Pseudo-Arrian in the V century AD mentions the fortress of Bagu (IV-V centuries AD), which can be cross-referenced with the fortification located to the South-East of Lazarevskoye, on the very shore of the sea.

From the sea, it is almost invisible behind the steep cliffs. The fortress is located on a raised terrace on the left bank of the Godlik river. It has a triangular shape in the plan, following the conditions of the area. The total length of the perimeter walls is more than 700 m, and their thickness reaches 2 m. Along the cliff to the sea, the walls had long since fallen down.

However, the towers are still well preserved: by three of them in the North and South-East walls. Tower 6 protruded 6 m outwards and 4 m deep into the protected area. Inside it there is a wall 1 m thick, in which there was a narrow passage connecting the rooms formed by this partition. The "Twin" towers of very similar design were a characteristic feature of Roman-Byzantine fortifications in other areas as well.

The fortress stands above the sea at an altitude of 20-25m. The height of the powerful walls reaches almost two meters. The fortress was built of sandstone, slate, and gray limestone.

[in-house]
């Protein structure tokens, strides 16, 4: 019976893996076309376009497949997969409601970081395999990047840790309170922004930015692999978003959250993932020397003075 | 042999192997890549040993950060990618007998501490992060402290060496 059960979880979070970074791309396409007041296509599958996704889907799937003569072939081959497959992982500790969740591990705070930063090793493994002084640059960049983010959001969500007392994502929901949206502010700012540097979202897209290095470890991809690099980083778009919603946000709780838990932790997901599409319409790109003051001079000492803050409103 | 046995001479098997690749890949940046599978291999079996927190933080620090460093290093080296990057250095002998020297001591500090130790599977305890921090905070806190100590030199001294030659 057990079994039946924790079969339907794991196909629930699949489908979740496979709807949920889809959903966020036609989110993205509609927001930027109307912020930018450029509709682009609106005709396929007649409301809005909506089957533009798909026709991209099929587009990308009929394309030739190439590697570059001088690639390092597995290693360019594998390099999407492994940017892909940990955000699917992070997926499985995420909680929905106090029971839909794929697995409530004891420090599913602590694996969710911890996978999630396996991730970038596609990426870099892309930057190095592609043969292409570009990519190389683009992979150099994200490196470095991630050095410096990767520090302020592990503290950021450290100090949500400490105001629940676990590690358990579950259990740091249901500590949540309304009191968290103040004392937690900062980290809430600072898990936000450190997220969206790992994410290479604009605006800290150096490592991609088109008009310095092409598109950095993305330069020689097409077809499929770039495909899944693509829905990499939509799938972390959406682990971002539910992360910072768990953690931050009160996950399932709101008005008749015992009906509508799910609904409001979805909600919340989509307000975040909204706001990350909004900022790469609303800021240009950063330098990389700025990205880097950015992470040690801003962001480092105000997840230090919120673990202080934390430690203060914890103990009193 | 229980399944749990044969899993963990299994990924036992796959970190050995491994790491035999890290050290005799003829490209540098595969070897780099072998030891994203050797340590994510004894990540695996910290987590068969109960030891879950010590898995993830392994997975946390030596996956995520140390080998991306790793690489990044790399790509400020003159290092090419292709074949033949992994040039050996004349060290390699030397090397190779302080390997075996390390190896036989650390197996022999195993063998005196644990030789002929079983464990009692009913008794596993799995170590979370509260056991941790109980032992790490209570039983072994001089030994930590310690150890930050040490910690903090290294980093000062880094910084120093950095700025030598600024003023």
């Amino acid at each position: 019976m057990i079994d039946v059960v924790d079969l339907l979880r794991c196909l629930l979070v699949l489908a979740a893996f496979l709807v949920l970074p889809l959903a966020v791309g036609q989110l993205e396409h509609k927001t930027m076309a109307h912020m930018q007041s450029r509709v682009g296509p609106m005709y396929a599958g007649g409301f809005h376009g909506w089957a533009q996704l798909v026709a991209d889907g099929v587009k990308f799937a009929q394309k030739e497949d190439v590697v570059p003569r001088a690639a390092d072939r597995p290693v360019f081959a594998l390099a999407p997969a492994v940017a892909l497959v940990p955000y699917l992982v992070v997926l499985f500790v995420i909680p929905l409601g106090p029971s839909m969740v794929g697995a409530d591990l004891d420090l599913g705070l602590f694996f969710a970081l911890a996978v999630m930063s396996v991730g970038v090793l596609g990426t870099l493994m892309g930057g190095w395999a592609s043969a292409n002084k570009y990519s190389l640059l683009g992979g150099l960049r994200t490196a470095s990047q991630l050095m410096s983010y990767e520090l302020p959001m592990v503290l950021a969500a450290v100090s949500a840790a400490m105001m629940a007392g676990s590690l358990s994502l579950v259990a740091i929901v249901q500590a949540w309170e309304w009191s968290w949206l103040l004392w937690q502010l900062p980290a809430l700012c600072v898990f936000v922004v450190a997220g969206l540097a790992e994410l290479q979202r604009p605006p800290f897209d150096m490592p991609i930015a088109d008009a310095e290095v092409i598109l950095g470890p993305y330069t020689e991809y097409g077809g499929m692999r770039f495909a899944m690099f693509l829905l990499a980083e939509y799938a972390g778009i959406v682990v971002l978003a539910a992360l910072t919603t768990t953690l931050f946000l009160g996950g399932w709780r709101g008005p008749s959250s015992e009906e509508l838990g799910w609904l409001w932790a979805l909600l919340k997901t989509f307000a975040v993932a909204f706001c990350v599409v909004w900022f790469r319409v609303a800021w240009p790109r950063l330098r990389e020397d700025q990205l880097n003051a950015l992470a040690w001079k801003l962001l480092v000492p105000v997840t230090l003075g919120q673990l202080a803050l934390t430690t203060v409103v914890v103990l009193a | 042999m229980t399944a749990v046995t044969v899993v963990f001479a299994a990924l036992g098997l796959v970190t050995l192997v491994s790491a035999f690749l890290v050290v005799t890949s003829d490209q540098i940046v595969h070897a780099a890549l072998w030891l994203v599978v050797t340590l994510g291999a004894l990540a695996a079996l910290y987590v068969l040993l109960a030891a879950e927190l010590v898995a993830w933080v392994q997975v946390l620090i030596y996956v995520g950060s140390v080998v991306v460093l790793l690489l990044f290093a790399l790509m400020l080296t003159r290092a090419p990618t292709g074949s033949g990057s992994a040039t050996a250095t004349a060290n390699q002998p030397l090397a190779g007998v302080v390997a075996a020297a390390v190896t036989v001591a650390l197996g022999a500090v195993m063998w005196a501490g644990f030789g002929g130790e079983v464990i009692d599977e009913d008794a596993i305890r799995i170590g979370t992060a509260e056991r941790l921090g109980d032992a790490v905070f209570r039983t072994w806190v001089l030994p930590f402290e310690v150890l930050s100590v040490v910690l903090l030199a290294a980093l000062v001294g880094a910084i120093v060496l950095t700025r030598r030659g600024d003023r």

The scrolls of the V century AD, mention the fortress of Bagu, according to the description, very similar to our Godlik. Its residents were fierce geniokhs – the brutish pirates, in many ways similar to Vikings. Even their ships were shaped like dragonboats. The geniokhs were not only specialized on piracy -the slave trade was also in their area of interest. In antiquity and the middle ages, Bagu fortress was a center of trade in general, and the slave trade in particular. The fortress functioned for a long time and has two historical periods of its use — the Byzantine and Genoese. According to Yu. N. Voronova (Russian archaeologist and explorer of the Caucasus, researcher of prehistoric, ancient and medieval antiquities of Abkhazia and Sochi), these periods date back to the V-VIII and XIV—XV centuries.

The technique used during its construction was the characteristic Roman-Byzantine tradition in masonry —the dual shell wall with brickwork backfilling.

Fragments of ceramics, including "Khazar" dishes, fragments of pythos, pitchers, bowls and other clay products were found on the territory of the fortress. In the Genoese period, an additional wall was installed - with the "herringbone" technique like in Italian fortifications.
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